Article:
We've taught traders how to use the fitted retracement to their advantage to help sniff out levels where market makers may be buying/selling inventories. Lately, we've had to "roll down" retracement brackets and its oftentimes likely a trader/investor will have to do some housekeeping to make sure all the stars align.
Yesterday in the "market monitor" on OptionInvestor.com we thought the Semiconductor HOLDRS (SMH) looked short at $35.50 and I've had to do some housekeeping to get my retracement levels lined up between the SMH and Semiconductor Index (SOX.X). Here's the update and how I'm looking at managing the trade going forward.
Semiconductor HOLDRS (AMEX:SMH) -
I like this fitted retracement on the SMH as it helps me envision how a market maker or institution might be using the SMH to help hedge an inventory of semiconductor related stocks. If I were carrying a large inventory long of AMAT, INTC, MU, RMBS and other semiconductor related stocks in my firms inventory or trading desk, then institutions may be shorting the SMH in the $38.55 to $34.82 range. I've marked some past levels to get me in the mindset of how the SMH was traded. "Sell" was at the $42.28 level when the MARKET turned to a sell bias. When profits grew for the bears, then perhaps the $28.78 level (19.1% retracement) then became the "Buy" side to lock in gains and provide liquidity to all the eager sellers. The recent rally back up to 50% retracement of $38.55 leads to "Sell 2" as liquidity is provided to all the eager buyers after Intel's (NASDAQ:INTC) earnings. In my mind, the SMH does not get a "buy side bias" until it can break above $38.55 or falls near the $28.78 level.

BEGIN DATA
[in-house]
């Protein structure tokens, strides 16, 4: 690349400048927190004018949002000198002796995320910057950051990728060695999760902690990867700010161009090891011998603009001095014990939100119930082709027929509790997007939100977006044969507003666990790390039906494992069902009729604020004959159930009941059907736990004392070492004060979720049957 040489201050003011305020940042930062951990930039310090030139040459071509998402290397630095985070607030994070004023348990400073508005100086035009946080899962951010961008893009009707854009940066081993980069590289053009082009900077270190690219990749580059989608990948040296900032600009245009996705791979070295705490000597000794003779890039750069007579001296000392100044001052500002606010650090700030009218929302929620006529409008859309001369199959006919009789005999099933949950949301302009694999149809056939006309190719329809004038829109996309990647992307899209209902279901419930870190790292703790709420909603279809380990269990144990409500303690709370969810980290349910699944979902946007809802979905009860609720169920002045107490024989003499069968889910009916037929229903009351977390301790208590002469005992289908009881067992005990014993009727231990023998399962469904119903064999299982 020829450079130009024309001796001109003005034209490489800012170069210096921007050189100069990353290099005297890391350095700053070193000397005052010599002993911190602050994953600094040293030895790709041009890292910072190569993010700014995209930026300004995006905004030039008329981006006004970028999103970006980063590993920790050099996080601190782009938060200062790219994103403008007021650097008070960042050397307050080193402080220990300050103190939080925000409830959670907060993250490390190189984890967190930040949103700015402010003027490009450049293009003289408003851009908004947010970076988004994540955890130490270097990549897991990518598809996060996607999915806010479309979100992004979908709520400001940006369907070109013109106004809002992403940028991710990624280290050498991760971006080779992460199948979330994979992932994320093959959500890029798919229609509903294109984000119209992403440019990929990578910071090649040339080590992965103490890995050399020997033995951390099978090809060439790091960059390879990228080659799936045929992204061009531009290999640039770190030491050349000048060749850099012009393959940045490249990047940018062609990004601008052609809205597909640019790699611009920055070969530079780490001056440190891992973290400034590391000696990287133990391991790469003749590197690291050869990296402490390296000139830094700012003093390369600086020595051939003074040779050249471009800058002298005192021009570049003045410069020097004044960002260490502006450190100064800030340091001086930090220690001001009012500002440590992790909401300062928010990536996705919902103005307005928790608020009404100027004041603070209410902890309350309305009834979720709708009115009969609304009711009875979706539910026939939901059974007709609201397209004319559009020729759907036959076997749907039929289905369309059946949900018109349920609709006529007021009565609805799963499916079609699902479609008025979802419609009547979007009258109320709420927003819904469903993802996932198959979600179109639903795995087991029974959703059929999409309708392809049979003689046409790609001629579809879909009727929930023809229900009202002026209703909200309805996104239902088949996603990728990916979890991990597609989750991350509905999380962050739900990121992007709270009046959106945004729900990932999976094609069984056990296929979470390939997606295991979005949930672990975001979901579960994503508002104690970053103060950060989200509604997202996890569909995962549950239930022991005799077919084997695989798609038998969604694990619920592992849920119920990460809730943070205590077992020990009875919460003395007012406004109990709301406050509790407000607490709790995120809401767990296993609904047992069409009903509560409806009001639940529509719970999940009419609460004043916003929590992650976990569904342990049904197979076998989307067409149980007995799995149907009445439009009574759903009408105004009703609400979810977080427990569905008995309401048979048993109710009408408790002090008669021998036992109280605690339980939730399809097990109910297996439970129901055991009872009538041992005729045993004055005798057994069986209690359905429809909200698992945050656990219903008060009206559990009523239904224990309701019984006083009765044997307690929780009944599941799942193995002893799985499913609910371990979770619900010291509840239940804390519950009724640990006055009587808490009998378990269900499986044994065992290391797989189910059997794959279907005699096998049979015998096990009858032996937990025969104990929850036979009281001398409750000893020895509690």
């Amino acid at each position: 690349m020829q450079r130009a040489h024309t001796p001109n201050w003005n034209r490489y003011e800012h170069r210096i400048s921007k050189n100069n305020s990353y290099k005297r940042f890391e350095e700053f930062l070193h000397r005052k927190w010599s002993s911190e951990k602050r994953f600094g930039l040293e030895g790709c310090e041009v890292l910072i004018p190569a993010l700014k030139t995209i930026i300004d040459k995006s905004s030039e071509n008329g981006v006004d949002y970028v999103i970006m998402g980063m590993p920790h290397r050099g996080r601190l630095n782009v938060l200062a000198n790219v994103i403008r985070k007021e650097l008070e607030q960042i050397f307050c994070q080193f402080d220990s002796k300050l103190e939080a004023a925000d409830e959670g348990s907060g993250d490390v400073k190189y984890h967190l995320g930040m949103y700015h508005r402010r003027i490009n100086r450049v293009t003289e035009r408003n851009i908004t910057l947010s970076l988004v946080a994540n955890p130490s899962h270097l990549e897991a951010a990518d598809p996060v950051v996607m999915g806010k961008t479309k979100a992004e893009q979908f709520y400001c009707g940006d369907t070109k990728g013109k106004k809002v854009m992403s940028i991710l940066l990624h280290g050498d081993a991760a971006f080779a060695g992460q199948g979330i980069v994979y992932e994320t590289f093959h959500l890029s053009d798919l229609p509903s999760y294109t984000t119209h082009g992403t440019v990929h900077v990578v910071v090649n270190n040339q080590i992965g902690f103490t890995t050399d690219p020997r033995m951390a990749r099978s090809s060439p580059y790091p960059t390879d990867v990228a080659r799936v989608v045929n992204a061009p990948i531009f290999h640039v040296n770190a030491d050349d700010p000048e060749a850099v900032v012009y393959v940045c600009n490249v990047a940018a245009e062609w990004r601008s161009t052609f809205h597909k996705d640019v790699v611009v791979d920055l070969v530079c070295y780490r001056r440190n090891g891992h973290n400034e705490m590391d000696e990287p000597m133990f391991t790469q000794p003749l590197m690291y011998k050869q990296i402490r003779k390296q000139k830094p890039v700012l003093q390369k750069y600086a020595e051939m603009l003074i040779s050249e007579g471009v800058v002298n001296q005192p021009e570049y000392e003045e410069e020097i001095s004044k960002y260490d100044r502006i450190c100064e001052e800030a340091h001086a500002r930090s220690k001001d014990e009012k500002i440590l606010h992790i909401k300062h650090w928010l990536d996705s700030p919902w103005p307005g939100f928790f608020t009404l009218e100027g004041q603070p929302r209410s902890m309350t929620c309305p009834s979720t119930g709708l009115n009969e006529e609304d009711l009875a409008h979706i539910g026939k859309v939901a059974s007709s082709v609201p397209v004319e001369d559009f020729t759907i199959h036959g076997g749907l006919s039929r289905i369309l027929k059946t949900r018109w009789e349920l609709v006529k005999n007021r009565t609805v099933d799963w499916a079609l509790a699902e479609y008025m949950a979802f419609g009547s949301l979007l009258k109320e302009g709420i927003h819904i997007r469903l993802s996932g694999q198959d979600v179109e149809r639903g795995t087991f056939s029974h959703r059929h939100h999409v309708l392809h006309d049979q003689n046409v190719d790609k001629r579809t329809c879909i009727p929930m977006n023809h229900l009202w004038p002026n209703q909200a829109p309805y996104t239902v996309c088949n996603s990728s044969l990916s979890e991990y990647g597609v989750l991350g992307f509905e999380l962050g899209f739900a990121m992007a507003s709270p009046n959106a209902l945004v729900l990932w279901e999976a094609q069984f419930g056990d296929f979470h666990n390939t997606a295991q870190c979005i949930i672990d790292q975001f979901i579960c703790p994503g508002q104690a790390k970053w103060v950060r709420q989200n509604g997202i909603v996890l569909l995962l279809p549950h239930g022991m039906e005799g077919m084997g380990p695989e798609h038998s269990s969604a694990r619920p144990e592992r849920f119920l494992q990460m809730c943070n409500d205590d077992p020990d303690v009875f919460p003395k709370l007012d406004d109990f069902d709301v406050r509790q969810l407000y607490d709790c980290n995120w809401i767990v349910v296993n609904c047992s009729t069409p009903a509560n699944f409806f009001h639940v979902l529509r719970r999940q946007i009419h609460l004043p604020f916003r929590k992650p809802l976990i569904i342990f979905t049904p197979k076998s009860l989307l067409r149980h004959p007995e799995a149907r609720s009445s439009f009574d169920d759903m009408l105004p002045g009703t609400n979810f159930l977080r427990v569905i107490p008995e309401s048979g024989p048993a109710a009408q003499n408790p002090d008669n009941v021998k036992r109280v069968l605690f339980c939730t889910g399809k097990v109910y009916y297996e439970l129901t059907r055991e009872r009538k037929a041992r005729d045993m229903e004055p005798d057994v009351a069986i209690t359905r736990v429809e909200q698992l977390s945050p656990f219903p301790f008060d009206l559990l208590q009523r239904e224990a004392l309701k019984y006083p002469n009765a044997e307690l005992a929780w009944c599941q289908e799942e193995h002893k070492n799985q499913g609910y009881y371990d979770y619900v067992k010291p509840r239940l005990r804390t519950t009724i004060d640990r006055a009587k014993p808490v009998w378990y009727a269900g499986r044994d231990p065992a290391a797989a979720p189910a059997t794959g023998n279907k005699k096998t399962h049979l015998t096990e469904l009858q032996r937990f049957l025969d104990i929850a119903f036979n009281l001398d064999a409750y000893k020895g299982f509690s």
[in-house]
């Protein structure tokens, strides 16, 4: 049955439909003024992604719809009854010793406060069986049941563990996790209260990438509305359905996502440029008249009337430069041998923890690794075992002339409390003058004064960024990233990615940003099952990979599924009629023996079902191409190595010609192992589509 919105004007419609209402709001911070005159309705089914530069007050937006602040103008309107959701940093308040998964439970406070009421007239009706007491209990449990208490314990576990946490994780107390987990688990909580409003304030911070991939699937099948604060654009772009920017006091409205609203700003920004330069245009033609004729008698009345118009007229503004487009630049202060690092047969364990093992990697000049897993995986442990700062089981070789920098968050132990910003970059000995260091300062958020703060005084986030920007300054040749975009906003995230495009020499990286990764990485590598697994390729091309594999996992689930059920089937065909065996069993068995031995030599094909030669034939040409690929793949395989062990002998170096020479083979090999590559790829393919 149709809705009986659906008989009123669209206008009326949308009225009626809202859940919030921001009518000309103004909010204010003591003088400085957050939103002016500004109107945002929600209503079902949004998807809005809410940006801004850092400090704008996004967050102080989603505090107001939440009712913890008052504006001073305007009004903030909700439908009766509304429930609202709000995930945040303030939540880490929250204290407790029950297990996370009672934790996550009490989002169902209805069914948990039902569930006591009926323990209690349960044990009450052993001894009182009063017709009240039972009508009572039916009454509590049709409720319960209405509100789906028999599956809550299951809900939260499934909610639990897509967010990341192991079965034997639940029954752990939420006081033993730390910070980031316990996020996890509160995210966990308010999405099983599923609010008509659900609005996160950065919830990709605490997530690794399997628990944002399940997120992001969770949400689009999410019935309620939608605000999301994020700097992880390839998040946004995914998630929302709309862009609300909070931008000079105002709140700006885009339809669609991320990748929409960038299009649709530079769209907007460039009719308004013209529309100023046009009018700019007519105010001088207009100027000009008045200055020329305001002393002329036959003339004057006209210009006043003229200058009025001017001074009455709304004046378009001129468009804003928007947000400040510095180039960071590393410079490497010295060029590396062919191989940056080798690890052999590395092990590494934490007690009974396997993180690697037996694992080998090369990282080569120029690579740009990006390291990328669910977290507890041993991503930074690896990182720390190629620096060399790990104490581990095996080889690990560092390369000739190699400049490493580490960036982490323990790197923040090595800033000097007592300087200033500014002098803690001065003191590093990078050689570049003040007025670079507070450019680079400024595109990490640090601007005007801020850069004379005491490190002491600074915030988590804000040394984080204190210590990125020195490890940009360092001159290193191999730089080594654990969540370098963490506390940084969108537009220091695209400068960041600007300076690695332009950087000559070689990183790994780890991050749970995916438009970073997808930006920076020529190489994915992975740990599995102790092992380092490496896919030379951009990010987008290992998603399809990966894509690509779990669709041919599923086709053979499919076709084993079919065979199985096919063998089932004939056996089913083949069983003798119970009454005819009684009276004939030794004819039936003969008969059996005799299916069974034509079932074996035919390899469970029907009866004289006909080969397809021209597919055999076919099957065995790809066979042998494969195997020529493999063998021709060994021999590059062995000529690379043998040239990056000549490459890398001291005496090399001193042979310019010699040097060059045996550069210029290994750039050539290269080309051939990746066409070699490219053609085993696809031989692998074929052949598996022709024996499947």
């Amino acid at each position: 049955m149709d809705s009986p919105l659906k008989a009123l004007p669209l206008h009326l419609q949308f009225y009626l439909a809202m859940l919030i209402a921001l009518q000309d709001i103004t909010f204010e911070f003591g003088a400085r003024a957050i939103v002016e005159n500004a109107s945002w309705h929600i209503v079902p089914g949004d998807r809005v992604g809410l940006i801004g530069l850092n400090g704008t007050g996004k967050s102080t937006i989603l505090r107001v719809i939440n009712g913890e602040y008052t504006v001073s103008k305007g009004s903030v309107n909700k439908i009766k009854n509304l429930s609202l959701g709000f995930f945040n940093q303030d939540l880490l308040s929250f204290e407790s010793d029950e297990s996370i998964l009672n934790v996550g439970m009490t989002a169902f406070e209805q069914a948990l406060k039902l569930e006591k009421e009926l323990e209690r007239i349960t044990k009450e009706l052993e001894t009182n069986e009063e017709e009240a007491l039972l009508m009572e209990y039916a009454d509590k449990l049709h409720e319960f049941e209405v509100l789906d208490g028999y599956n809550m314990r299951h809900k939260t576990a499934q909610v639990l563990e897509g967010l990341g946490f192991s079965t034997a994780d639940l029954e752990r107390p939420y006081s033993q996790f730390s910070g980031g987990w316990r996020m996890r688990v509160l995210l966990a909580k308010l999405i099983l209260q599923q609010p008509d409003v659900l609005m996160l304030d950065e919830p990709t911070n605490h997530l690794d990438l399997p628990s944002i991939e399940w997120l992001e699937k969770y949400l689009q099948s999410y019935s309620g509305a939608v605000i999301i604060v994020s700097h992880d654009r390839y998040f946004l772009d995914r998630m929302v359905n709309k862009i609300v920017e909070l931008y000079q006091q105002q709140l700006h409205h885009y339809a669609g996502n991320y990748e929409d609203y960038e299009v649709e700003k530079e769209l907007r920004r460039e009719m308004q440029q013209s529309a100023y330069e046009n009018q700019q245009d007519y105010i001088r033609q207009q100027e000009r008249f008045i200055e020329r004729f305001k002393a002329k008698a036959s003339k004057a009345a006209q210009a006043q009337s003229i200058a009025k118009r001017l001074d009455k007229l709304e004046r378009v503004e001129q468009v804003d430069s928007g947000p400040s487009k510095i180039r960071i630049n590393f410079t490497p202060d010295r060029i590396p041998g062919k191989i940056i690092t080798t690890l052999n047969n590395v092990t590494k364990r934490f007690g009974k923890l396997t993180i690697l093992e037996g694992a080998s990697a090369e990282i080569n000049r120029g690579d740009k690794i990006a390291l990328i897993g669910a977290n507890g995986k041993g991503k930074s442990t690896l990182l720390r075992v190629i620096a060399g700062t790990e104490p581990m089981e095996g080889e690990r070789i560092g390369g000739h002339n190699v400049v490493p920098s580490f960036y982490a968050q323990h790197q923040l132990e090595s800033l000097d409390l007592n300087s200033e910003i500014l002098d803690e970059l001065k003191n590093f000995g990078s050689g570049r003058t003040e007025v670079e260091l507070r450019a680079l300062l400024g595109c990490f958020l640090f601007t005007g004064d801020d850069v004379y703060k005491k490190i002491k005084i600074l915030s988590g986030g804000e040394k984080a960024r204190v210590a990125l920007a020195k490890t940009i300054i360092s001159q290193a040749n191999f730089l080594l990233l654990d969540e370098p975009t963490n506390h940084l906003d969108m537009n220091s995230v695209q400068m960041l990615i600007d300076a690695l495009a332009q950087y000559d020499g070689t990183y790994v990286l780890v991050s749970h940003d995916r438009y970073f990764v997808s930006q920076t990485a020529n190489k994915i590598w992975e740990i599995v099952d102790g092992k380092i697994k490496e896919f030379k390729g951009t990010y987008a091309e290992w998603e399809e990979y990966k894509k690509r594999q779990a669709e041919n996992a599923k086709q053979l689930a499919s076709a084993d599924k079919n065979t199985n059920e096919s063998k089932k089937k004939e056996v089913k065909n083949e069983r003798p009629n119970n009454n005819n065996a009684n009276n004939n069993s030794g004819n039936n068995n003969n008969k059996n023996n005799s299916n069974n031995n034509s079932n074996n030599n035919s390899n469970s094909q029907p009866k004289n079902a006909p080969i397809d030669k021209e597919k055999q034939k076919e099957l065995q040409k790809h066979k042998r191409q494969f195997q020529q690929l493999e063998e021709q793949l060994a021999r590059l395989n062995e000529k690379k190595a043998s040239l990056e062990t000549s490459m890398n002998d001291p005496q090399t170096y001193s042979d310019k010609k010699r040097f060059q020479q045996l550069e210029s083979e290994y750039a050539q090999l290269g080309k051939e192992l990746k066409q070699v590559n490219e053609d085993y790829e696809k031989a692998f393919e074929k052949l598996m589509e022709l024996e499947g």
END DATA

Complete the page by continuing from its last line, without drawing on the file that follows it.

Semiconductor Index (SOX.X) -
I'm readjusting my retracement bracket on the SOX to correlate with my thinking in the Semiconductor HOLDRS (SMH). I like the levels that seem to stick out here too. Before, I had the 50% retracement bracket closer to the 560 level. I've matched the "buy/sell" points with each other to try and get me in the rhythm of market makers and how they may be viewing their trading. "Buy 1" is offset by "Sell 1" and so on. Eventually we see "Sell 2" followed by "Sell 3" and that turns the bias toward the sell side at the $530 level. If that's the thinking of market makers, then perhaps yesterday's selling on the Intel news makes sense as general perception in the market seemed positive at the open, yet the SOX.X was not able to achieve a near-term high and get above the 50% retracement level.
Yes, yesterday's anthrax reports didn't help create any bullishness, but market makers are more concerned with order flow. This "order flow" flow of buy/sell orders at the trading desk is something you and I have trouble measuring as we're sitting at our trade stations and not getting calls from institutions with buy/sell orders.
However, we can set up our retracement brackets like a market maker does, begins assessing levels and risk/reward associated with/against those levels to get inside the mind of market makers.
According to Dorsey Wright and Associates, the bullish % reading for a large group of semiconductor related stocks currently stands at 54%. This means, of the group of stocks they have assimilated in their point and figure charting database (much broader than the SOX or SMH) 54% of the stocks show a point/figure buy signal. The 54% reading tells us we're at "mid- field."
It's interesting to note that the bullish percent for this group reached a low of 6% bullish in late September, right when the SOX.X was trading near the $345 level and our 19.1% retracement bracket.
I would not "assume" that a move to 70% bullish or higher (overbought is above 70%) would have the SOX running to 100% retracement at $697. However, a bullish % reading close to 70% could certainly have the SOX.X trading somewhere near the $530 level.
We should always try and use a couple different indicators in our trading. For example... if the Semiconductor bullish % reading were just 30% bullish at this time, I might think entirely different about shorting the SMH as profiled yesterday in the market monitor as a reading below 30% bullish for the bullish percent is considered "oversold."
Now that we have the Semiconductor sector pretty well covered, traders should begin trying to get their retracement brackets lined up on their semiconductor stocks. I've run out of time here. But I've got a retracement bracket on AMAT from $58.73 to $18.93. This is a fitted retracement. Note how wonderful that retracement reflects what is going on with the levels identified above in the SMH and SOX. Downside on AMAT looks to be $26.53 with "buy side" coming in on a break above $38.83 (50% retracement).